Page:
10. Ian Seath has again stimulated our 'little grey cells' and maybe even touched on some emotions, attitudes, and even deep-seated beliefs in his DOG-ED: SOCIAL ENTERPRISE post (23 June 2020): CULTURE EATS STRATEGY FOR BREAKFAST! Catchy title - firstly - where does that come from, and what does it mean? "Management Guru Peter Drucker famously stated that culture eats strategy for breakfast. So, What does "culture eats strategy" mean for you and your organization? In a very practical sense: No matter what business strategy or strategic plan you try to implement with your team, its success and efficacy are going to be held back by the people implementing the plan if the culture does not support it. " from: SME Strategy Management Consulting Ian's article draws on his extensive knowledge and background in business, strategy, and change management - as well as his fantastic dog expertise - to examine topical international information on COVID-19 and to draw comparisons with challenges in the dog world. He wants to encourage us to think about various aspects of health and welfare in dogs. Further moving his title discussion into the dog world: it means that if those needed to implement and drive change (in attitudes or practices) aren't passionate about the change or at least willing to embrace change or - even worse - if they deny the need for change at all (i.e. deny the existence of 'a problem') or are apathetic to the issues, then you stand no chance implementing a plan. Ultimately it is all about the people. Denial or apathy or resistance to change may occur if there is great passion for and attachment to an existing culture. In terms of the complex problems of the dog world, IPFD exists because it is clear that these issues have many stakeholders who bear responsibilities for the challenges and the solutions. And each of the stakeholder communities has their own culture - and that influences their views and actions and even willingness to collaborate. Ian goes on to describe bench-marking, i.e., ways to define, measure and characterize issues and actions on 3 levels. Let's further describe this relative to the dog world, and with a few possible examples: Metrics (statistics, measures) - tell you “what the performance is” or define and quantify aspects of the issue. E.g., prevalence and increased breed-specific risks of disease in various populations based on quantitative analysis vs. anecdote from personal experience (e.g. MY dogs are healthy!) Challenges: differences across regions, types of dogs, etc.; lack of consensus on how much is too much; perspectives of those who see dogs from different populations - e.g. veterinarians in practice vs. show judges. Lack of comprehensive, clear evidence fosters a reliance on culture-based interpretations...spin! Process (how the situation came to be, or what has influenced those levels): E.g. the influences of breeding practices (how diligently have breeders prioritized health and longevity). It must be noted that these processes have certainly been driven by culture. E.g., breeding for performance vs. for the conformation show ring vs. for companion dogs vs. for the trendy puppy trade E.g. health programs implemented by breed and kennel clubs (Ian gives some good examples) Challenges - the perception of the need for and time frame of change; and the amount of change; the acceptance of any authority over practices and processes from within or outside a community or culture. There is a tendency to look for simple solutions to complex problems - and then to be surprised that the outcome wasn't ideal. Culture tells you the story behind the processes...and that includes attitudes, tradition, beliefs, and habits...of the people involved. Those within a community (e.g. show world, veterinarians, the wider public) may share one culture...or there may be various cultures within a wider community. Culture can change. There are many cultures and communities in the dog world! From those who believe pedigreed dogs are the most important and breed standards are essentially inviolable; to those who feel there is room for evolution and flexibility, even within existing registries; to those who feel pedigreed dogs are not necessary. From those whose culture defines dogs as commodities or chattels; to those who accept dogs as sentient beings with some rights; to those who think they should be essentially be accorded human-level treatment. Challenges - all those attitudes impact what that community, culture, or group accepts as reasonable levels of welfare or disease or longevity. In fact, when cultural influences are strong, they may impact the willingness of those inside the culture to objectively view metrics, or to embrace processes and programs. And let's face it - a group or individual's attachment to their culture may be so strong, that they tend to view it not as one view, but the only acceptable view. 'Cultural norms' may be very different across communities. Rigidity is a major barrier to collaboration. Keys to moving forward Firstly, reflecting sincerely on how YOUR culture influences you, and then, if you want others to respect your culture Being aware of the differences across stakeholders - in their culture (attitudes, attachments, basic beliefs, approaches, etc.) wouldn't if be great if we could respect all views? but at least we must be aware of whether our disagreements are arising from different interpretation of the metrics and evidence OR from a different approach and process OR from the cultural sphere Taking the brave step outside cultural influences - embrace collaboration and collective actions while never assuming there is a one-size-fits-all solution. Leadership from various cultures and communities is needed. The ultimate question is - do we have common ground on which to advance? For IPFD, that would mean that even if we have slightly different definitions on the specifics, everyone comes to the table with a desire to enhance the health and welfare of dogs. Human aspects are critical as well - but there must be a balance.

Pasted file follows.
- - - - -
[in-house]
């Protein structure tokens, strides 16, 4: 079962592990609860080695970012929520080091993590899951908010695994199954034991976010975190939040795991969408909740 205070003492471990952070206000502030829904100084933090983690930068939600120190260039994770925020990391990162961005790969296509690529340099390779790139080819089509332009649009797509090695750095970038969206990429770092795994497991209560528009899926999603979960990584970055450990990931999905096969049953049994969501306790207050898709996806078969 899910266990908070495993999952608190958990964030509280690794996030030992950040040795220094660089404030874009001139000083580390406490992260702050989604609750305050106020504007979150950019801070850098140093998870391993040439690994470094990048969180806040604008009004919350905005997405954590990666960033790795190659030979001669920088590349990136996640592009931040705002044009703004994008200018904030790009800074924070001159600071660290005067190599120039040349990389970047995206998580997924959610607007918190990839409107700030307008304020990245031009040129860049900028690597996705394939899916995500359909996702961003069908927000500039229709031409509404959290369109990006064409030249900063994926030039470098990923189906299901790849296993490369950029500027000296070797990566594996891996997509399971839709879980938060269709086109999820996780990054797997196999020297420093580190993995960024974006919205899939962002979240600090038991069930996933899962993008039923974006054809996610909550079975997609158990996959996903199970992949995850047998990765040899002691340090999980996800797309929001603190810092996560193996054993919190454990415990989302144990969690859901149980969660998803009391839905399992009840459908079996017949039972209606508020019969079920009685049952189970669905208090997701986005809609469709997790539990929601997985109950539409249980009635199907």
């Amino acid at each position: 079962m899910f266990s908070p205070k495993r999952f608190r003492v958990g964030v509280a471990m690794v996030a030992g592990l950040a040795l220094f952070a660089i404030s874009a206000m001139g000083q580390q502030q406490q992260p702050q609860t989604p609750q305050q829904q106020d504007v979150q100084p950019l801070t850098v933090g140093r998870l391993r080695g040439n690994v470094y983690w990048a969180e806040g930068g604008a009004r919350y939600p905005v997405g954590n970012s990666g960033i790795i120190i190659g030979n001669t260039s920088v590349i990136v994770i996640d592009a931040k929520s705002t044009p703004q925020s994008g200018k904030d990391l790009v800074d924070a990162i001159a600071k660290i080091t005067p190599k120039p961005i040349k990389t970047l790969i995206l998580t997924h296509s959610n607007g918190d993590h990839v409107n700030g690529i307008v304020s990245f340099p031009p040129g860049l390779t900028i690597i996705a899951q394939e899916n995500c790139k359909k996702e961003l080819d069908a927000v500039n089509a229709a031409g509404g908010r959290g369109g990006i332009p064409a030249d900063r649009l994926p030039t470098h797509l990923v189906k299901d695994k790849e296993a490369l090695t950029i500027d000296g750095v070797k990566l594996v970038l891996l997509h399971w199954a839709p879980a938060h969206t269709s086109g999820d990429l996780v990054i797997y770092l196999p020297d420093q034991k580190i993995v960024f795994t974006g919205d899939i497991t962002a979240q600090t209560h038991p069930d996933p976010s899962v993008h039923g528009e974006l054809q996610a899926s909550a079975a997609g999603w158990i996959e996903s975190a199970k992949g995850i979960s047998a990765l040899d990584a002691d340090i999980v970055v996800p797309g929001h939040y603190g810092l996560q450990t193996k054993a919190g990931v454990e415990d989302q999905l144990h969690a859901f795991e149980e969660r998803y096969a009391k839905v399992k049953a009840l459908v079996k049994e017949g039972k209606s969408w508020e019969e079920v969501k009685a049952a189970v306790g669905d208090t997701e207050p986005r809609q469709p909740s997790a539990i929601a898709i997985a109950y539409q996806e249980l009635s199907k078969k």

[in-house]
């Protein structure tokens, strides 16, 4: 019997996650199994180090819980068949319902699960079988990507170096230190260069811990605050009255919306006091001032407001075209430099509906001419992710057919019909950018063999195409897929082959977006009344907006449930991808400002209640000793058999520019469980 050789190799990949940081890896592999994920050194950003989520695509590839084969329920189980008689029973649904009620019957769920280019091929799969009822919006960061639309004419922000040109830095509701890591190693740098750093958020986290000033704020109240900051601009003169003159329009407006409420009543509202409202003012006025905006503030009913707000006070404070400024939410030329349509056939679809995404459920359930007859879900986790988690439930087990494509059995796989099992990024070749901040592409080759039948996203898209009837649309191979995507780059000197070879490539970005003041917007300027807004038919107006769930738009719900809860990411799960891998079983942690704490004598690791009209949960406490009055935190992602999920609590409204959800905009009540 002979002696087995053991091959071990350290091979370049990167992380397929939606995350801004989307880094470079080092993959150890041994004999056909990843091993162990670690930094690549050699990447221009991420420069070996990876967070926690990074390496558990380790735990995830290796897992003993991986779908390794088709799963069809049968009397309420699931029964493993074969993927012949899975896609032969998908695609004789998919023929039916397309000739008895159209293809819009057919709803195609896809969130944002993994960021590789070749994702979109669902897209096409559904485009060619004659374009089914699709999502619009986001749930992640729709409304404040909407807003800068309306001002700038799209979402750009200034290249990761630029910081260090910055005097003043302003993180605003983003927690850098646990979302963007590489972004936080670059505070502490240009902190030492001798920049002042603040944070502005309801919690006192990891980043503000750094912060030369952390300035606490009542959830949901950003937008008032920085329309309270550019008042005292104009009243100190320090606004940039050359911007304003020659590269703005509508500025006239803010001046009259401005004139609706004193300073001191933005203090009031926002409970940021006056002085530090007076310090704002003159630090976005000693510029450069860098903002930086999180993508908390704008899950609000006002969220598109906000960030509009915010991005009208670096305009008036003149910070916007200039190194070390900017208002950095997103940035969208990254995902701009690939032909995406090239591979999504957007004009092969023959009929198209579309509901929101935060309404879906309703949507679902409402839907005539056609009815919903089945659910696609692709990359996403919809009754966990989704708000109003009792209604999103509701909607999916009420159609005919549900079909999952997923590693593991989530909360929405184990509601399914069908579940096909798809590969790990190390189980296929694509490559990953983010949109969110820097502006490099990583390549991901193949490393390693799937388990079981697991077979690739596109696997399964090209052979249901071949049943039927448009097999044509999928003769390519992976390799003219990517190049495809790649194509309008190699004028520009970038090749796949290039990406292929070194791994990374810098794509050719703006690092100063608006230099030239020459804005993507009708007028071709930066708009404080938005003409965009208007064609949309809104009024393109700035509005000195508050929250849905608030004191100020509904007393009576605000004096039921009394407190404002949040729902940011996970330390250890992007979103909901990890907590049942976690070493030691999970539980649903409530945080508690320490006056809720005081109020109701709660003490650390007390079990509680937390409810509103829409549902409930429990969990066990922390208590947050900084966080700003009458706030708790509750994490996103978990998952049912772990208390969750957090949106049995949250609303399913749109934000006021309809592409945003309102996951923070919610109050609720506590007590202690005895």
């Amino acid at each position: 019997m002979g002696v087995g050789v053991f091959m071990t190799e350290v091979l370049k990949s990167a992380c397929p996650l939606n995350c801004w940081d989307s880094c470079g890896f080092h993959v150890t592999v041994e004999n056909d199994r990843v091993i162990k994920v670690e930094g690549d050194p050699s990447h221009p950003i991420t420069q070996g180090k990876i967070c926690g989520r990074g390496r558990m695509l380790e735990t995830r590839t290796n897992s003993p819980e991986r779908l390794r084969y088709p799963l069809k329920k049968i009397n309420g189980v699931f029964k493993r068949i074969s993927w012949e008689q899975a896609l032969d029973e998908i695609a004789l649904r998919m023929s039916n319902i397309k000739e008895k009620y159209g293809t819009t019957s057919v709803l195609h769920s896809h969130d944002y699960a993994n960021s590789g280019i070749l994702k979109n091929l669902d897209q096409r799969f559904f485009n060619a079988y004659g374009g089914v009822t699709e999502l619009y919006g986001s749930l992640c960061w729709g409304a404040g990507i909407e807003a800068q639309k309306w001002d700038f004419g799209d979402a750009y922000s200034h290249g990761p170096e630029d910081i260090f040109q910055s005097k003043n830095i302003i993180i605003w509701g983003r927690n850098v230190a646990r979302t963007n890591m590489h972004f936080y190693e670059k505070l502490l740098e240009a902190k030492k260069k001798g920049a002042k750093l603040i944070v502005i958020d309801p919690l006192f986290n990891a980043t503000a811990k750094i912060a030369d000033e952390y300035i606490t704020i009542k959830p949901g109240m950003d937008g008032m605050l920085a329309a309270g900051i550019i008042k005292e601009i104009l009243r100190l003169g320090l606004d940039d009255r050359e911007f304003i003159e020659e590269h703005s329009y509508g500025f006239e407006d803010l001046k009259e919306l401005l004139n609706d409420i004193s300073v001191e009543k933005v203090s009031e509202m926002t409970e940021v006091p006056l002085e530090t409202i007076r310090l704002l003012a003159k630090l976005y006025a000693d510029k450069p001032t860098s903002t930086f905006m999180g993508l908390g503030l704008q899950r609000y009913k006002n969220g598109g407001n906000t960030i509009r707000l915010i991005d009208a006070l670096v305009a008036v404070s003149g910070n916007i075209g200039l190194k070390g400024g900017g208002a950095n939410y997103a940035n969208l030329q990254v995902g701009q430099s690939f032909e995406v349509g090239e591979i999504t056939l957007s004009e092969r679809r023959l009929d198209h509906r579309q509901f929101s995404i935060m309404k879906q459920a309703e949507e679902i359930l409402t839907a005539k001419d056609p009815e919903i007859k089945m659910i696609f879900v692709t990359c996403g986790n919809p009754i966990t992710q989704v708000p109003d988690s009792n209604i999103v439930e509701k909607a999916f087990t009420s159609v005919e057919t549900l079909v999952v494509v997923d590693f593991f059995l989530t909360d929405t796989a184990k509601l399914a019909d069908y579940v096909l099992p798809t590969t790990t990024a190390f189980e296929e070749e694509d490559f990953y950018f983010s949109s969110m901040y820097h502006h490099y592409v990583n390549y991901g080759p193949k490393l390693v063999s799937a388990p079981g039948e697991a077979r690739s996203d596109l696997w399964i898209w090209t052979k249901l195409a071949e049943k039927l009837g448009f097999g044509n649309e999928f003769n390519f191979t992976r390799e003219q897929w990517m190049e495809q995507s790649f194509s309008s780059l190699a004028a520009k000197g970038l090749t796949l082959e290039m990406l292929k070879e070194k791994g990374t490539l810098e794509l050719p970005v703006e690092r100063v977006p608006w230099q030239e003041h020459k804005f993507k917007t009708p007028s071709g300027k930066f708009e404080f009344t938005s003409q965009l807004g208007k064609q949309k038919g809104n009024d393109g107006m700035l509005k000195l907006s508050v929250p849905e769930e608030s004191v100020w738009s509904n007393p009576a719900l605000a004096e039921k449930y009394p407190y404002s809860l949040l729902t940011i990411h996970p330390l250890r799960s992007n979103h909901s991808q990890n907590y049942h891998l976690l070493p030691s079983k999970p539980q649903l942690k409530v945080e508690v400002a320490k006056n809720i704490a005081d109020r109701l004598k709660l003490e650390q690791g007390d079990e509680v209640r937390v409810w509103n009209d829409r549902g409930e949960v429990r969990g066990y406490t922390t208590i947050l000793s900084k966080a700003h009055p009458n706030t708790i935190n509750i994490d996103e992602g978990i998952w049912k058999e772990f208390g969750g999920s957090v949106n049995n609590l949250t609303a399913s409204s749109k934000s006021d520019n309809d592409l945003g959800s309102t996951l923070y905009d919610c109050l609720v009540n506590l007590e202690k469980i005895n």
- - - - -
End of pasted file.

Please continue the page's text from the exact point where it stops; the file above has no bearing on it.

11. Congratulations to the University of Sydney and OMIA - the Online Mendelian Inheritance in Animals database. 25 years old 25 May 2020. Check out the celebration webpage here. This amazing resource underpins research and education on genetics in many species and has been a key support for advancement in the world of dog genetics and genomics. The development and maintenance of this fantastic database is due to the input and support of many academics, researchers, and others, many of whom volunteer their expertise and time. But it would not have existed or been maintained without the commitment and passion of Frank Nicholas. We gratefully congratulate him on this milestone. OMIA is a collaborating partner of the IPFD, and we have been coordinating and linking with them to maintain the quality of the Harmonization of Genetic Testing for Dogs database and resources. The OMIA numbering system is vital for international collaboration and critical to harmonizing genetic phenes across research and industry. IPFD is very proud of and grateful for this association and will help celebrate this event with a donation via the OMIA site. Why not join us in recognizing this important and necessary achievement?